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European Union (Withdrawal Agreement) Bill - Second Reading

Part of the debate – in the House of Lords at 4:02 pm on 13th January 2020.

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Photo of The Earl of Kinnoull The Earl of Kinnoull Chair, European Union Committee, Principal Deputy Chairman of Committees, Chair, European Union Committee 4:02 pm, 13th January 2020

My Lords, annexed to the EU Committee’s report of last Friday is the letter that the committee sent to the Leader of House on 4 November last year, setting out our questions about the Bill’s provisions on parliamentary oversight. I draw the House’s attention to the Government’s response to that letter of last Friday afternoon, 10 January, for which I thank the noble Lord, Lord Callanan.

I want to make just two points concerning Parliament’s role, first, in overseeing the withdrawal agreement’s implementation and, secondly, in scrutinising the next round of negotiations. The Bill leaves much to be desired both areas.

I turn to the Joint Committee that will oversee the implementation of the agreement post Brexit. There will be much for the Joint Committee to do, particularly on Northern Ireland, where the revised protocol is little more than a sketch plan. I note particularly, as did the noble Baroness, Lady Hayter, that the Joint Committee can amend the withdrawal agreement itself. The Bill, however, provides no mechanism for parliamentary oversight of the Joint Committee. There is no statutory requirement to publish decisions, documents or agendas, to report back to the House, or anything else.

Our letter to the Leader last November urged the Government

“to bring forward amendments to provide for appropriate parliamentary oversight and scrutiny of the Joint Committee”.

No such amendments have been forthcoming. In his letter to me of last Friday, the noble Lord, Lord Callanan, said that Clause 34, which requires a Minister to co-chair the Joint Committee, was intended to enhance parliamentary oversight. He continued by saying that

“members from both Houses will be able to hold Ministers to account for actions taken at the Joint Committee. In due course, we would be keen to explore with individual members or committees how we can further strengthen ministerial accountability.”

I confess that I do not quite understand that logic. Ministers are anyway accountable to Parliament, including for the actions of civil servants. It is difficult to see how Clause 34 addresses the issue that we have raised, to which I am sure we shall return in later stages of the Bill. In any event, I ask the Minister whether he will agree to meet me shortly, as part of his exploration of strengthening ministerial accountability.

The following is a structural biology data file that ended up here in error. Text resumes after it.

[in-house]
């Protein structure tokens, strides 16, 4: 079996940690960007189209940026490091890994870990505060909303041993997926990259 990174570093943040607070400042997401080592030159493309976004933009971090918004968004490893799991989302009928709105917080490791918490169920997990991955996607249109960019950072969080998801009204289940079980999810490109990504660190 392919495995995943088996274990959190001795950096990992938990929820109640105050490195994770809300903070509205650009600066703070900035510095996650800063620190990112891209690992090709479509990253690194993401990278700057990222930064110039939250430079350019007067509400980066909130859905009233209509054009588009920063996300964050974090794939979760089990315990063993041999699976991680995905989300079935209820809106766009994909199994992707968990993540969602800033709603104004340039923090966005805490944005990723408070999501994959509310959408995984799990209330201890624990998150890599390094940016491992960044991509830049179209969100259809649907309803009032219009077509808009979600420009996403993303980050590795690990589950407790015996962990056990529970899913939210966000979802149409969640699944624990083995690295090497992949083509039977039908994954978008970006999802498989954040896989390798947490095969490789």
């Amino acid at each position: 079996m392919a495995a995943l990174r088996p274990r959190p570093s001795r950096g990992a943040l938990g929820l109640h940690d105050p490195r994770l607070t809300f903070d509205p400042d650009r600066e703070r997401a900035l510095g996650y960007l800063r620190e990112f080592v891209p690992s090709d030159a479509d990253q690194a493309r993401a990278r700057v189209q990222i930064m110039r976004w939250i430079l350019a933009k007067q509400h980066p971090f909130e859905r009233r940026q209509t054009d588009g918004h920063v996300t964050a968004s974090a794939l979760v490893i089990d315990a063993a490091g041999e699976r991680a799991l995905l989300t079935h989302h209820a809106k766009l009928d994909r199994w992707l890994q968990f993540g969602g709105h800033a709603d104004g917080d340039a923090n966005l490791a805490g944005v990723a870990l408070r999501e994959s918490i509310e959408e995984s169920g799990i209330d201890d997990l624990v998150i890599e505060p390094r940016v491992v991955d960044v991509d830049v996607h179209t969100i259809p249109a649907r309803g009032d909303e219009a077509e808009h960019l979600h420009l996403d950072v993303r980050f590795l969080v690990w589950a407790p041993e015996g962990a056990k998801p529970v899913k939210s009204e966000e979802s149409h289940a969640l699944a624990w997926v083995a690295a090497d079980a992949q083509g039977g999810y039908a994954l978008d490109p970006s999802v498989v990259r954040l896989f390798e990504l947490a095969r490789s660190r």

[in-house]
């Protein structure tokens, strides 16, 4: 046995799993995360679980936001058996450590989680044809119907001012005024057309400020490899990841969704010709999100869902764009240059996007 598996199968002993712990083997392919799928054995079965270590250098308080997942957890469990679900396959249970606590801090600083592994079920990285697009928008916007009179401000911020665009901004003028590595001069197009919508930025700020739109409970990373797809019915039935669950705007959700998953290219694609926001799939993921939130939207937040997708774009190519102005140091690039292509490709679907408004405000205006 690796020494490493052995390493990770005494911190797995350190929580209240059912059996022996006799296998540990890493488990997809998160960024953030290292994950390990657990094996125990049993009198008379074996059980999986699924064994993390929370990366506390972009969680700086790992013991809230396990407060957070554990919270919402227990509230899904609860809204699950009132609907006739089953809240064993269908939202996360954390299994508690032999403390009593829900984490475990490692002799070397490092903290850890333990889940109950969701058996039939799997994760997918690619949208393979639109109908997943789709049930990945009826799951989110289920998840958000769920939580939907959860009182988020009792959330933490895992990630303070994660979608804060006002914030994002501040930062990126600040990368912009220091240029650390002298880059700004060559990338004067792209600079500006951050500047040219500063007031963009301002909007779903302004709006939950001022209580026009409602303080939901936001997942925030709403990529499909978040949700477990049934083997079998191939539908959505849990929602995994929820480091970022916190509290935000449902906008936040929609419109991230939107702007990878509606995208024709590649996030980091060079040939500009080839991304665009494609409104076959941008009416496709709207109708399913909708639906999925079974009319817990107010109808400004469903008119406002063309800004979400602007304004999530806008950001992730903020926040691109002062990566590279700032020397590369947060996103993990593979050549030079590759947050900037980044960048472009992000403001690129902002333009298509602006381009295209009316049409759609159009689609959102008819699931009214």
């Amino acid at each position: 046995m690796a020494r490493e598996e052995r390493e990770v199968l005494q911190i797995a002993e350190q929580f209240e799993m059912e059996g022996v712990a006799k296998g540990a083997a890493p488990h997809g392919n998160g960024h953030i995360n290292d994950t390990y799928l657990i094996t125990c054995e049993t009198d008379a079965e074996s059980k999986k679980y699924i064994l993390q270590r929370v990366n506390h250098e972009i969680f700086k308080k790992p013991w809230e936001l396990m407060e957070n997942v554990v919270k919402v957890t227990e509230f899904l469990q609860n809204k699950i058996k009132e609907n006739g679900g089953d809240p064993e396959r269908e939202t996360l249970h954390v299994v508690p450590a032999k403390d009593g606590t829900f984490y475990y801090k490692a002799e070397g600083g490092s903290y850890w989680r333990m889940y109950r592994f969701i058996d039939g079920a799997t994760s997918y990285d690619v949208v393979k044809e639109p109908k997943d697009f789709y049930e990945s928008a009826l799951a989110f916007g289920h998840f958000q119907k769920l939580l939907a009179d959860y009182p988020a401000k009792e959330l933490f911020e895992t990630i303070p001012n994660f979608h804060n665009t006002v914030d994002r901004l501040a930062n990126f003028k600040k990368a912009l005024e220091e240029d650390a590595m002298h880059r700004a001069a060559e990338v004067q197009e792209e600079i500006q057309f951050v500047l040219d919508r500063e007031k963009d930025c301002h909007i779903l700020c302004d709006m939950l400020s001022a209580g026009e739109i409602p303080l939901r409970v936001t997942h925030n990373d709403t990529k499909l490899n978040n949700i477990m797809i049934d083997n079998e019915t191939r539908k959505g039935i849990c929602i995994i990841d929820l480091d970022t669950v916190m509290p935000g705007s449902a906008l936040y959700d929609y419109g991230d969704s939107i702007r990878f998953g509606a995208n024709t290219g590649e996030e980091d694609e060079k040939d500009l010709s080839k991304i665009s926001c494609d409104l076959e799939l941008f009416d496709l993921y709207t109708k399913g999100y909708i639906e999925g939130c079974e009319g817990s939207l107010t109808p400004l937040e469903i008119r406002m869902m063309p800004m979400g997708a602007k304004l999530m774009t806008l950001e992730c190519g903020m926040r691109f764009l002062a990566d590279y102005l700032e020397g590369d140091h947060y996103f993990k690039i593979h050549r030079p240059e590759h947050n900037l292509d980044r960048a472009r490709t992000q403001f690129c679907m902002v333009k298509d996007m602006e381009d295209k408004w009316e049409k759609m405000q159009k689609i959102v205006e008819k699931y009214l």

I turn to parliamentary oversight of the negotiations on the future UK-EU relationship. Clause 31 of the October 2019 text of the Bill provided for this. A resolution of the Commons—and a debate in the Lords —would have been required to approve the negotiating mandate and the final treaty. In between there would have been quarterly reports on progress. Clause 31 has disappeared from the new Bill. There is now no formal mechanism ensuring parliamentary oversight of the future relationship negotiations. There is still the Constitutional Reform and Governance Act, but that is a weak power at the end of the matter only, which can anyway be set aside by a Minister. Accordingly, the Bill means that there would be no legal barrier to the Government negotiating and ratifying the future UK-EU relationship treaty without any parliamentary involvement, other than in passing any implementing legislation.

It is worth contrasting that with the position in the EU. Negotiations under an Article 218 legal base require extensive consultation with the European Parliament and, potentially, its consent. Thus, there will be close parliamentary oversight on the EU side but, as things stand, next to nothing on the UK side. In summer 2016, the then Secretary of State, David Davis, commenting on whether the UK Parliament would enjoy parity with the European Parliament during the withdrawal negotiations, said:

“We will certainly match and, hopefully, improve on what the European Parliament sees.”

In the light of that, why was Clause 31 of the October 2019 Bill removed?

In his letter to me of last Friday, the noble Lord, Lord Callanan, said:

“The Government will however take its obligations to Parliament seriously. We look forward to discussing this role, and the role of Parliament more generally, with both Houses during passage of the Bill.”

I anticipate that this House will spend much time during the passage of the Bill on parliamentary oversight of the future relationship negotiations. If the Government are not willing to move on these issues, we will find that in leaving the EU, and losing the oversight powers of our MEPs and the EU Committees of both Houses, we will have weakened, not strengthened, transparency and accountability where international agreements are concerned, to the long-term detriment of our democracy.

I hope that the Government will hear and respond to these concerns. The best time to make concessions is when one enjoys a position of strength.